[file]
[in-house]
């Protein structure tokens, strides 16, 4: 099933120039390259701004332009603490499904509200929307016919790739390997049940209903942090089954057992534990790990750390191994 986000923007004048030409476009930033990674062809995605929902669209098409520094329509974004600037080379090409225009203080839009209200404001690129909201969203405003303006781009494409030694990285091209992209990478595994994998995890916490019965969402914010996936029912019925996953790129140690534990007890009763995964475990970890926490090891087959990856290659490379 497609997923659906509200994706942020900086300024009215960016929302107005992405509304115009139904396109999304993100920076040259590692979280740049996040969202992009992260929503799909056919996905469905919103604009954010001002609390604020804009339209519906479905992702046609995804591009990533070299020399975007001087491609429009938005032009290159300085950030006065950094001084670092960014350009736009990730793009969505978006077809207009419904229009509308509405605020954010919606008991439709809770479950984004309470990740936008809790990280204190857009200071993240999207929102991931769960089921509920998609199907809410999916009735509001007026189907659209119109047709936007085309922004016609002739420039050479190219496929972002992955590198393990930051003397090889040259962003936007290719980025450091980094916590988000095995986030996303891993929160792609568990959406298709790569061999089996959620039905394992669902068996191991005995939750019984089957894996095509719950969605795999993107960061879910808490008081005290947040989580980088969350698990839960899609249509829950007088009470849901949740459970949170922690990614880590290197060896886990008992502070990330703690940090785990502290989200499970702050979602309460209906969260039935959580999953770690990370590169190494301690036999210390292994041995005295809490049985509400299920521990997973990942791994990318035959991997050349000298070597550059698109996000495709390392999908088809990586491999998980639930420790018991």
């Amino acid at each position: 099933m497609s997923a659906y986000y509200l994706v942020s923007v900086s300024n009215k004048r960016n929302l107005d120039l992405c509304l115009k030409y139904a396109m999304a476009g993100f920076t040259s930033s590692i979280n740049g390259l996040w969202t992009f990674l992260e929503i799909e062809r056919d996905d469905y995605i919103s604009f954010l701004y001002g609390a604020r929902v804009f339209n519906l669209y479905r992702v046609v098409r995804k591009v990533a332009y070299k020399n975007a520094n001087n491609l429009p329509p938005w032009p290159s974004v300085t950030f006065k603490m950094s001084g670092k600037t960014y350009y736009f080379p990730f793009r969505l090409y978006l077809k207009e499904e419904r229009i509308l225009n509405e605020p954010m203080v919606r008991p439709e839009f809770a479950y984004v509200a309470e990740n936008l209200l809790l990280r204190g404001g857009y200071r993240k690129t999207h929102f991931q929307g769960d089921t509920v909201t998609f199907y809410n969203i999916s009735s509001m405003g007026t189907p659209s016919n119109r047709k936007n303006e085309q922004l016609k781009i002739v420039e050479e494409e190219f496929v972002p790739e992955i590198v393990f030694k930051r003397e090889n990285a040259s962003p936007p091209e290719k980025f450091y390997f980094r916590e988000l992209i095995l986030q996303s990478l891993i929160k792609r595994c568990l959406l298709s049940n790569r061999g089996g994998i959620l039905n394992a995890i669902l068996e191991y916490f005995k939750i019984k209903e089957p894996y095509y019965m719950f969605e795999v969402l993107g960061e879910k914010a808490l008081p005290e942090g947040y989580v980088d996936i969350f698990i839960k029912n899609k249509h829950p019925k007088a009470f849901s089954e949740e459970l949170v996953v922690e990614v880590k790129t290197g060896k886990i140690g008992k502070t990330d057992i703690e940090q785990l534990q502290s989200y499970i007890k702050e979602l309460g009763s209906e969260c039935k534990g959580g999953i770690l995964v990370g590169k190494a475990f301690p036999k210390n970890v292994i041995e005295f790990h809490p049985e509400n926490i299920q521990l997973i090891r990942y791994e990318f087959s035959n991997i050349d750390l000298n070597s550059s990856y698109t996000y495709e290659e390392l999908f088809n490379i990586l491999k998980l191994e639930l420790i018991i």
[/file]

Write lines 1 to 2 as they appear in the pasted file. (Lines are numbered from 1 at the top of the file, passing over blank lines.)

[in-house]
């Protein structure tokens, strides 16, 4: 099933120039390259701004332009603490499904509200929307016919790739390997049940209903942090089954057992534990790990750390191994 986000923007004048030409476009930033990674062809995605929902669209098409520094329509974004600037080379090409225009203080839009209200404001690129909201969203405003303006781009494409030694990285091209992209990478595994994998995890916490019965969402914010996936029912019925996953790129140690534990007890009763995964475990970890926490090891087959990856290659490379 497609997923659906509200994706942020900086300024009215960016929302107005992405509304115009139904396109999304993100920076040259590692979280740049996040969202992009992260929503799909056919996905469905919103604009954010001002609390604020804009339209519906479905992702046609995804591009990533070299020399975007001087491609429009938005032009290159300085950030006065950094001084670092960014350009736009990730793009969505978006077809207009419904229009509308509405605020954010919606008991439709809770479950984004309470990740936008809790990280204190857009200071993240999207929102991931769960089921509920998609199907809410999916009735509001007026189907659209119109047709936007085309922004016609002739420039050479190219496929972002992955590198393990930051003397090889040259962003936007290719980025450091980094916590988000095995986030996303891993929160792609568990959406298709790569061999089996959620039905394992669902068996191991005995939750019984089957894996095509719950969605795999993107960061879910808490008081005290947040989580980088969350698990839960899609249509829950007088009470849901949740459970949170922690990614880590290197060896886990008992502070990330703690940090785990502290989200499970702050979602309460209906969260039935959580999953770690990370590169190494301690036999210390292994041995005295809490049985509400299920521990997973990942791994990318035959991997050349000298070597550059698109996000495709390392999908088809990586491999998980639930420790018991």